HARD DRIVE ERRORS are yet another potential cause of computer crashes. A problem with your hard drive doesn't necessarily mean that it needs to be replaced. There are a variety of factors that can cause files, folders, or partitions to become damaged or lost. Human error, malware, and poorly designed software are all possibilities.
A drive error may be a logical error in the Master File Table, or a defective sector on the disk itself. Windows has a built-in utility that will detect and fix logical errors, and mark bad sectors so they are not used to store data. See Windows 7 Hard Drive Errors for more information about the CHKDSK utility, and other programs that can help. (Despite the title, that article also applies to Windows 10.) If you can't restart your computer after a crash, see Help, My Hard Drive Died! before going off in search of a new hard drive.
MALWARE: Viruses and other forms of malware often causes computer crashes; in fact, some malware is written to do just that. Running a full scan with one or more good anti-malware tools is a good thing to do when crashes occur at random. If you want to replace or supplement your existing anti-virus protection with free alternatives, see my picks in Free Anti-Virus Programs.
DEVICE DRIVERS: Outdated device drivers can cause crashes. I've heard reports where simply plugging a device into a USB port caused a system crash. Drivers usually work fine until you install a new operating system or a major update to an existing operating system, such as a Service Pack. If you start suffering crashes after an operating system change, updating the drivers for your printer, scanner, CD/DVD drive, external hard drive and other peripheral devices may solve the problem. The best place to look for new device drivers is the vendor's website. Stay away from "driver update" websites and downloadable programs that offer to scan your system and supply new drivers. To learn more about device drivers, see Should You Update Your Drivers?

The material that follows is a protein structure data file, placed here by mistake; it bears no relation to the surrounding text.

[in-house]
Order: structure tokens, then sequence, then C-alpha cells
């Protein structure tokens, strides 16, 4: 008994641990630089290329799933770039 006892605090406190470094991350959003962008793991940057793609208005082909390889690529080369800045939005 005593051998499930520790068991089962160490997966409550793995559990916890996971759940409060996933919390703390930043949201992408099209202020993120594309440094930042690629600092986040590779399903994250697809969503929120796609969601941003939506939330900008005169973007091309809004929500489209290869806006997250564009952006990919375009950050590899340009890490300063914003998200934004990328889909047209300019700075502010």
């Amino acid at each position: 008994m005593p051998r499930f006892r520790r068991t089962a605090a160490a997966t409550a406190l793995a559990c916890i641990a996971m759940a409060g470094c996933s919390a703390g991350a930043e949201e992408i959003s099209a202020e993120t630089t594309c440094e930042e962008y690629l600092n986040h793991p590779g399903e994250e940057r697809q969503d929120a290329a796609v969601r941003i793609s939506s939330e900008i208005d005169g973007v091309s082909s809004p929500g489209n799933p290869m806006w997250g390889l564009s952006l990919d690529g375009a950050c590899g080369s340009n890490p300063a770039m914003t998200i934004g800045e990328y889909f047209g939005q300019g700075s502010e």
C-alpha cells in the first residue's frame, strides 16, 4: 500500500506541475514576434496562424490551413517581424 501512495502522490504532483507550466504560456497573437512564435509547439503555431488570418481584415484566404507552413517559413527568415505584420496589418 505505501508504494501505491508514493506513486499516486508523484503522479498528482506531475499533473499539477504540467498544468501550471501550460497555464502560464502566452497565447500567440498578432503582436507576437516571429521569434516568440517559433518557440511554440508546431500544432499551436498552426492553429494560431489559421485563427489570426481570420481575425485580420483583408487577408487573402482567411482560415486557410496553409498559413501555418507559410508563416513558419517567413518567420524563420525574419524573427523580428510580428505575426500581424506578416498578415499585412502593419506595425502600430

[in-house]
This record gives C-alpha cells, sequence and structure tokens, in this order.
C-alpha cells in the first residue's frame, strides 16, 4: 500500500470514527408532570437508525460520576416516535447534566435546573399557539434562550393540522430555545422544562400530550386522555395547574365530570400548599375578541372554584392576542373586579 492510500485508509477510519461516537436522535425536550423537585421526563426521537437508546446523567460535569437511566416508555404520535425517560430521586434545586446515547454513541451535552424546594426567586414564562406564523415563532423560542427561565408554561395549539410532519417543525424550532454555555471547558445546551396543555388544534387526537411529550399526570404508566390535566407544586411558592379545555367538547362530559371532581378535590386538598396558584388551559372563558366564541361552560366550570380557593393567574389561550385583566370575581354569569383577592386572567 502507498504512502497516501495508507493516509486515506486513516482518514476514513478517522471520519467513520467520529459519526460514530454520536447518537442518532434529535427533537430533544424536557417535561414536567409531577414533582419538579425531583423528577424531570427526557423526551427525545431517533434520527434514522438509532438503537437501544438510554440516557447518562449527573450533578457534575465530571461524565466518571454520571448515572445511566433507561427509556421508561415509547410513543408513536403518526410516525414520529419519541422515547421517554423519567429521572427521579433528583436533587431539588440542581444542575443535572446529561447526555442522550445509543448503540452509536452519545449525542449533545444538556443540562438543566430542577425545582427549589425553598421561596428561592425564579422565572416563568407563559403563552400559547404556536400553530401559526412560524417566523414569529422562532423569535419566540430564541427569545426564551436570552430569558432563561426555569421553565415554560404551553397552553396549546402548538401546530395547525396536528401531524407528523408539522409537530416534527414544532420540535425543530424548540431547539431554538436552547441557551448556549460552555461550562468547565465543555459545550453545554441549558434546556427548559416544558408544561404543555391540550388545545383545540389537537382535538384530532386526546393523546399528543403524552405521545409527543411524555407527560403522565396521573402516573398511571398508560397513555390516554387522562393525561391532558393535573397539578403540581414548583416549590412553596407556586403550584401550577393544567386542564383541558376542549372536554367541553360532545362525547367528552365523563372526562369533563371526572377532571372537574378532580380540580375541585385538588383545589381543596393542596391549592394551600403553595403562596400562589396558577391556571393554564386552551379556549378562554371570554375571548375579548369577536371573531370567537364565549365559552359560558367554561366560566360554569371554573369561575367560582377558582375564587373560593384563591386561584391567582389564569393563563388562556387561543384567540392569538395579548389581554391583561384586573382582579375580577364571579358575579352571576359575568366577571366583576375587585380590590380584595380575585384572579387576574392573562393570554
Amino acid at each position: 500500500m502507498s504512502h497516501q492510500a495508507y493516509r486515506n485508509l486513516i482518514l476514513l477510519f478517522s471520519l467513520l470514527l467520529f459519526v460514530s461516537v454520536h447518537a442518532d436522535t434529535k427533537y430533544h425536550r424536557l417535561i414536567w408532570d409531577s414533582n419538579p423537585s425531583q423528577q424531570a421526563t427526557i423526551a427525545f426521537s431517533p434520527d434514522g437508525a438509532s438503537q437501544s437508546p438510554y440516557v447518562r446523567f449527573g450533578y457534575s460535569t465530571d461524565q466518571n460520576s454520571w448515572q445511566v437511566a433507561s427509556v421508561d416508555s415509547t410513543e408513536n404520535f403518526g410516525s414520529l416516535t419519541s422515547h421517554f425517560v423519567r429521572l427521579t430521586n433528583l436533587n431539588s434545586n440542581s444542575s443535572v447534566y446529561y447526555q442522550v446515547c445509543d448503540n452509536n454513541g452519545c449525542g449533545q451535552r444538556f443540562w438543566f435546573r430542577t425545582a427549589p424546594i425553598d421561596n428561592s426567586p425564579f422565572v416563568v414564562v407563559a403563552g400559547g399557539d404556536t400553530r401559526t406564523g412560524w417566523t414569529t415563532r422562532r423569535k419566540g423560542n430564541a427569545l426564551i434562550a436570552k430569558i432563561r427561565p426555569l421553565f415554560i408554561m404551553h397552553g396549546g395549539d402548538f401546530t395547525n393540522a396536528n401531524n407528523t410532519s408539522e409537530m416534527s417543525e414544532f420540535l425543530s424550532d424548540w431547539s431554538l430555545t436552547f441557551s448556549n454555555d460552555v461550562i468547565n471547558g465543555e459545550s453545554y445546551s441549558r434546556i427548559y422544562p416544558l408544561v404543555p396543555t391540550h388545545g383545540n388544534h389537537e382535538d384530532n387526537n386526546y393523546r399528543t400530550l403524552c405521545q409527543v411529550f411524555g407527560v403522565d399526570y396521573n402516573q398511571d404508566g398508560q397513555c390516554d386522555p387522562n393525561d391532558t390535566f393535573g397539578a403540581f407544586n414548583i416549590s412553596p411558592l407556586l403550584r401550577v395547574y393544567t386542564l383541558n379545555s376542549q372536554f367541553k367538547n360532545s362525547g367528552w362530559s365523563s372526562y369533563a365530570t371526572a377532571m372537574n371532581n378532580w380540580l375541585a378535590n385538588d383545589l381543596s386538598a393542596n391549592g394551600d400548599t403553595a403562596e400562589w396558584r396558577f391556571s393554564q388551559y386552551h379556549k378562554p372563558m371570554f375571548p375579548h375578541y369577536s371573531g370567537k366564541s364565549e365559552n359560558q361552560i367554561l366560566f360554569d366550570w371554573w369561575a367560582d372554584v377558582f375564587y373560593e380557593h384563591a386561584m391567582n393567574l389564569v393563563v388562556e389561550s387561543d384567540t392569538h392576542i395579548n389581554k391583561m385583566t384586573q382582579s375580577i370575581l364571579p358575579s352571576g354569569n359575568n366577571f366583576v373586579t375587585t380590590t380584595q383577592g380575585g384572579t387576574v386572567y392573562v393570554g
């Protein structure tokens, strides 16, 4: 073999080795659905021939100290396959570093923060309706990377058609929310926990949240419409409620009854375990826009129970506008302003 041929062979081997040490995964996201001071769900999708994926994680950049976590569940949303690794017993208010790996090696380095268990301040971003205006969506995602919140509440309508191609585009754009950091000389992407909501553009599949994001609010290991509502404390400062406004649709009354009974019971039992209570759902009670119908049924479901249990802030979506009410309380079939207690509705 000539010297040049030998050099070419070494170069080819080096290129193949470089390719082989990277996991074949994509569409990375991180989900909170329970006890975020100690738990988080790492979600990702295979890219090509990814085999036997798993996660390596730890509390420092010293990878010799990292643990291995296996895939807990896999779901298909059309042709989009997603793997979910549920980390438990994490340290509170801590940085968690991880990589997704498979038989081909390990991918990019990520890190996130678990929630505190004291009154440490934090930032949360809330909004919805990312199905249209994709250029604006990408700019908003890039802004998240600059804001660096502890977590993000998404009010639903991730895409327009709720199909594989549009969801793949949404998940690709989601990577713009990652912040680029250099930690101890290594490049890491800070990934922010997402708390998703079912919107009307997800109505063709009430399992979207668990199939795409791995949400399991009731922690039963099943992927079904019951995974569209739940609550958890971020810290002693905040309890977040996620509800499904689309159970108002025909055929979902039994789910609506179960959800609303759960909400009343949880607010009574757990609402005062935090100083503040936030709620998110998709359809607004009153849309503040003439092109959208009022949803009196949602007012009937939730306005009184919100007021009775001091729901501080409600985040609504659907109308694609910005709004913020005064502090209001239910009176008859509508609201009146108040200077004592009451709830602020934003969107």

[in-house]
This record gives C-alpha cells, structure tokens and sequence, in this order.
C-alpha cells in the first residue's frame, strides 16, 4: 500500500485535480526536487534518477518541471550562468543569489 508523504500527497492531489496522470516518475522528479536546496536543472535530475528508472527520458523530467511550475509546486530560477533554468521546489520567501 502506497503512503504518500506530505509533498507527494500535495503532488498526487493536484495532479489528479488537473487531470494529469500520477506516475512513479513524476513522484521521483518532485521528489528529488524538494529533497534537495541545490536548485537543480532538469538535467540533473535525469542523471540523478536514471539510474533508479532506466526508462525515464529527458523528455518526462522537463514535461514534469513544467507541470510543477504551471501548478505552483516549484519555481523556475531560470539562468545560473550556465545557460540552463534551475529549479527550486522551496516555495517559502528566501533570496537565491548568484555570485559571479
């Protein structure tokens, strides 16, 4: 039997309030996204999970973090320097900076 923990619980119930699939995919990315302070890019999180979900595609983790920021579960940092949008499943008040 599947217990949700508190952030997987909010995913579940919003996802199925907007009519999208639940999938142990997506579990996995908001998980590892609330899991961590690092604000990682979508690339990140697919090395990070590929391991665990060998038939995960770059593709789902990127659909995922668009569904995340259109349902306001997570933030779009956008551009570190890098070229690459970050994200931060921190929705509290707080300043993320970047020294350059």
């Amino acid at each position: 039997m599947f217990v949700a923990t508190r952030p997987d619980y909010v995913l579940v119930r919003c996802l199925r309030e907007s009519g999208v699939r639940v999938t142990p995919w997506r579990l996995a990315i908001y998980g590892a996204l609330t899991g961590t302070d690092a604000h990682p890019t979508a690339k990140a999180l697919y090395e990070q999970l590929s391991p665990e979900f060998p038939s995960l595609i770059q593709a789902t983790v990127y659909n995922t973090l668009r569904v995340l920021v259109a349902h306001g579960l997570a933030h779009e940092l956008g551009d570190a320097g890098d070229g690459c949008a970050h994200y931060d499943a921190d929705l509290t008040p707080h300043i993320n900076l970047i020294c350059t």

FLAKY MEMORY: It’s rare for RAM memory to go bad, but that can be a cause of computer crashes. Sometimes a RAM chip with a "bad spot" will work fine, until a software program attempts to use that portion of memory. Memtest86+ is one of several utilities that can diagnose problems with RAM and other hardware that may be causing computer crashes. My related article How to Test and Fix Your Computer Hardware contains links to that and several other handy diagnostic programs.
FAILING POWER SUPPLY: Unexpected restarts can also be a sign of a failing power supply. When someone has tried everything else, and their computer is still glitching at seemingly random times, I often recommend a new power supply. Fortunately, power supplies are cheap and easy to replace yourself. See How to Replace Your Computer's Power Supply for some helpful tips.
If your problem is software-related, there's a free program called WhoCrashed that you can run after experiencing a system crash, unexpected shutdown/reset, or "blue screen of death" event. WhoCrashed which will analyze your Windows system log files, report on the most likely cause, and offer suggestions on how to fix the problem.
Do you have something to say about diagnosing and fixing computer crashes? Post your comment or question below...
This article was posted by Bob Rankin on 27 Apr 2018
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Article information: AskBobRankin -- Why Did My Computer Crash? (7 Possible Reasons) (Posted: 27 Apr 2018)